Is It Time For Regulators To Stab Zombie Debt Through The Brain?
by Chris Morran, Consumerist
What a lot of people don’t know — and what debt collectors rarely mention — is that most unpaid debt has an expiration date after which you can’t be sued for repayment. And even fewer consumers are aware that this dead debt can be sparked back to life by making a payment after it’s already passed on to the debt afterlife. A new report calls on federal regulators to make sure that debt doesn’t rise from the dead in zombie form.
A 2013 study from the Federal Trade Commission estimated that more than 30% of debts purchased by debt buyers — who generally pay pennies on the dollar for the right to collect on money owed to businesses — were at least six years old, putting them beyond or near the end of the statute of limitations in many states.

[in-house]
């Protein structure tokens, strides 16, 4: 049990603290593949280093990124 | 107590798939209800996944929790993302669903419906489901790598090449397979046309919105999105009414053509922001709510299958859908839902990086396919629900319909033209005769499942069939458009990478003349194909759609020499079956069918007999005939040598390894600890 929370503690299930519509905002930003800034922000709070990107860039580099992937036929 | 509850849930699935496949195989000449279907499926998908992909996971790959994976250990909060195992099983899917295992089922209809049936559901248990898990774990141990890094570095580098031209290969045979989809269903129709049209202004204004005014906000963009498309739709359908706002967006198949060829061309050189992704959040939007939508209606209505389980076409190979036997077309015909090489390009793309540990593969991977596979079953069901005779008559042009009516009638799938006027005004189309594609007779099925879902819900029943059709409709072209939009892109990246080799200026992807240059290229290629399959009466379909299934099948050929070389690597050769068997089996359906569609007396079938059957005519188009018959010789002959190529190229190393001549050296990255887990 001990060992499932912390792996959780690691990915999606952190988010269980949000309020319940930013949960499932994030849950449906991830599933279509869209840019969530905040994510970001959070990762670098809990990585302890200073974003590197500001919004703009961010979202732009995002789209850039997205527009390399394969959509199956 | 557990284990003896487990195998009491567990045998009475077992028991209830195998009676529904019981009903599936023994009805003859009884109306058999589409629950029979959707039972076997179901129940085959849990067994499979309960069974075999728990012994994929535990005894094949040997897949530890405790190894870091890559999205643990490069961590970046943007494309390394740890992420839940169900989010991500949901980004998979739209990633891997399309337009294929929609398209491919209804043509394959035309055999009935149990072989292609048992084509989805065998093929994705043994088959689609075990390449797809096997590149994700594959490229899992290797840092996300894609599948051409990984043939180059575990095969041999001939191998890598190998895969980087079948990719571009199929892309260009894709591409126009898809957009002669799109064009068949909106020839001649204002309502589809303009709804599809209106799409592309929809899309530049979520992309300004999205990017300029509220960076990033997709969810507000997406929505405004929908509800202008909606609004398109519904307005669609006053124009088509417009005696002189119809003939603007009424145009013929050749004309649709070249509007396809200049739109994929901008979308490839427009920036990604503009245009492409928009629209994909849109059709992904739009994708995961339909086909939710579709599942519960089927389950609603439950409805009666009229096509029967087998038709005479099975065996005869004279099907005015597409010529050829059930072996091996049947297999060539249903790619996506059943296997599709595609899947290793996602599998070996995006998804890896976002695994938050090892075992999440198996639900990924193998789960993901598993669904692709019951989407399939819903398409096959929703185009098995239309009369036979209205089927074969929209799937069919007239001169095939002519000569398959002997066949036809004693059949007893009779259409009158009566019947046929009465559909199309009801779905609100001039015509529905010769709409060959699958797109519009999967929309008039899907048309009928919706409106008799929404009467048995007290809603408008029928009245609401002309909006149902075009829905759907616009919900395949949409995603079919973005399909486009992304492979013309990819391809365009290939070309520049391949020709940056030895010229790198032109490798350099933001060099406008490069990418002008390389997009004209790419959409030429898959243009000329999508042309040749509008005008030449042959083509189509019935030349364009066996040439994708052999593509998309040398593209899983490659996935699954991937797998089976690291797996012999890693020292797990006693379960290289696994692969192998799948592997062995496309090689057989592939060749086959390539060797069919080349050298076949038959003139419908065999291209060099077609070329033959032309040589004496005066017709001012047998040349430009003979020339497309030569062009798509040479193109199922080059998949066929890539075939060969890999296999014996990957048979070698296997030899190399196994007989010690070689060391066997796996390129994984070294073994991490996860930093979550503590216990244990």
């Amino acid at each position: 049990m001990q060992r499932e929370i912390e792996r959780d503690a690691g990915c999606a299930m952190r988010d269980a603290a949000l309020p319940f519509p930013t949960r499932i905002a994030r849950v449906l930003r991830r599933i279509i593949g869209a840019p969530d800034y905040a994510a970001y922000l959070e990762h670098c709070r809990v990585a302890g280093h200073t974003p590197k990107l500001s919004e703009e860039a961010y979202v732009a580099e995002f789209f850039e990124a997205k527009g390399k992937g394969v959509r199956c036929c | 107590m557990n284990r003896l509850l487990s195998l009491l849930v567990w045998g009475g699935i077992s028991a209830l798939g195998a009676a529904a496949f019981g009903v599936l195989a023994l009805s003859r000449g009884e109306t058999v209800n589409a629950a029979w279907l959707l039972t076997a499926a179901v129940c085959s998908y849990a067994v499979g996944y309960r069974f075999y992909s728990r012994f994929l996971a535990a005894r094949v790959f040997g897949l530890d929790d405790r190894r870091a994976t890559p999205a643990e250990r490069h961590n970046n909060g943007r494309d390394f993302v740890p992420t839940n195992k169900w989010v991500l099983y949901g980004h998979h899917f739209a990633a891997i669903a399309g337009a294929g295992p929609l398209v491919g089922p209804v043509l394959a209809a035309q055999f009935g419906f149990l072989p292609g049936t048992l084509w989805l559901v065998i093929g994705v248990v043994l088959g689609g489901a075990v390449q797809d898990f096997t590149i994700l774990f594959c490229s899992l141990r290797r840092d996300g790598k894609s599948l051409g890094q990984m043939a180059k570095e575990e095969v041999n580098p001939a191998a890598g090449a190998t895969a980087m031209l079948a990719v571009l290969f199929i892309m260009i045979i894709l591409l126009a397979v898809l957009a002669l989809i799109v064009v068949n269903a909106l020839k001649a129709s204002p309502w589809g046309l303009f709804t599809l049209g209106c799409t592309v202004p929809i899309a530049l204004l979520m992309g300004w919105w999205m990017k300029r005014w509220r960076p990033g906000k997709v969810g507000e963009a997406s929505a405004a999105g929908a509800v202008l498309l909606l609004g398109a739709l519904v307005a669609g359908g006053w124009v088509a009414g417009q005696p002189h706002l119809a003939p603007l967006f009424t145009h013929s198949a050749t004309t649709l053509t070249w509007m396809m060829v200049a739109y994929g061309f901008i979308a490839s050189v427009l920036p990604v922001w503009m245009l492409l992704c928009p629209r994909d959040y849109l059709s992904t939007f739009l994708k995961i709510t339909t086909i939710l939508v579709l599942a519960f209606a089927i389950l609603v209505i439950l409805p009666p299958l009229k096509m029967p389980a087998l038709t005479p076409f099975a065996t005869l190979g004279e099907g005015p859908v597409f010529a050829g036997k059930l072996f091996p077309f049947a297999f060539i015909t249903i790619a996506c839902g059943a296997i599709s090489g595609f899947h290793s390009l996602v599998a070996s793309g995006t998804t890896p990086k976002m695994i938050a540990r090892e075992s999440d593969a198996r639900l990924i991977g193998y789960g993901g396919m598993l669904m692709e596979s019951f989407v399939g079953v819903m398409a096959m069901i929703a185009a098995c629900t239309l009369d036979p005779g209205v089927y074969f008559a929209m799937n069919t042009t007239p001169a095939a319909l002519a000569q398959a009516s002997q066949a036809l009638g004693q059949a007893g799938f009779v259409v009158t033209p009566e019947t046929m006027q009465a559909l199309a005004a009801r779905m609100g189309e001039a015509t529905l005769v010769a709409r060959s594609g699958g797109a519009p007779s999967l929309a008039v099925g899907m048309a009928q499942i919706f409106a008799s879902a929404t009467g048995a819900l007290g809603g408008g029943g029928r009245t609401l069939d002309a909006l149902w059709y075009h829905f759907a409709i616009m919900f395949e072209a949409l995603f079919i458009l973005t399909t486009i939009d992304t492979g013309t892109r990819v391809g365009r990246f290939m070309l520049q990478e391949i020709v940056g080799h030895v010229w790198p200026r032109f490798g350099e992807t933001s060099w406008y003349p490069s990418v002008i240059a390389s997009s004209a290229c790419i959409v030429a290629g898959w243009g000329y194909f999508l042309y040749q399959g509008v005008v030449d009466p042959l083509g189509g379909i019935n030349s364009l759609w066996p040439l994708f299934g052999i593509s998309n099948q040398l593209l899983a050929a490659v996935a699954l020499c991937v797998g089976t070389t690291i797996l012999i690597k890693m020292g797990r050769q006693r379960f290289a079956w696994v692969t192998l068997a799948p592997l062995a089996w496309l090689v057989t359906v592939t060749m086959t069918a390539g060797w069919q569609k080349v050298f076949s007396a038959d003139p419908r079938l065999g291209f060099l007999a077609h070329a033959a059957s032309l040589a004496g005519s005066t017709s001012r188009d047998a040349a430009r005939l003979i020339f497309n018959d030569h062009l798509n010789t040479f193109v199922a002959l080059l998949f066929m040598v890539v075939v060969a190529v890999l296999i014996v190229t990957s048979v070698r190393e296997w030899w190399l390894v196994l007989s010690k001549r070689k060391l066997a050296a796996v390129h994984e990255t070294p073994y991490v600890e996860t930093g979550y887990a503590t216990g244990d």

But a new report [PDF] from the National Consumer Law Center believes that the percentage of zombie debt being purchased by collectors is even larger, as the FTC did not include information from the many smaller debt-buying operations that are the biggest purchasers of the oldest debts.
Additionally, the FTC study doesn’t look at the age of the debt when the debt-buyer makes its first attempt to actually collect.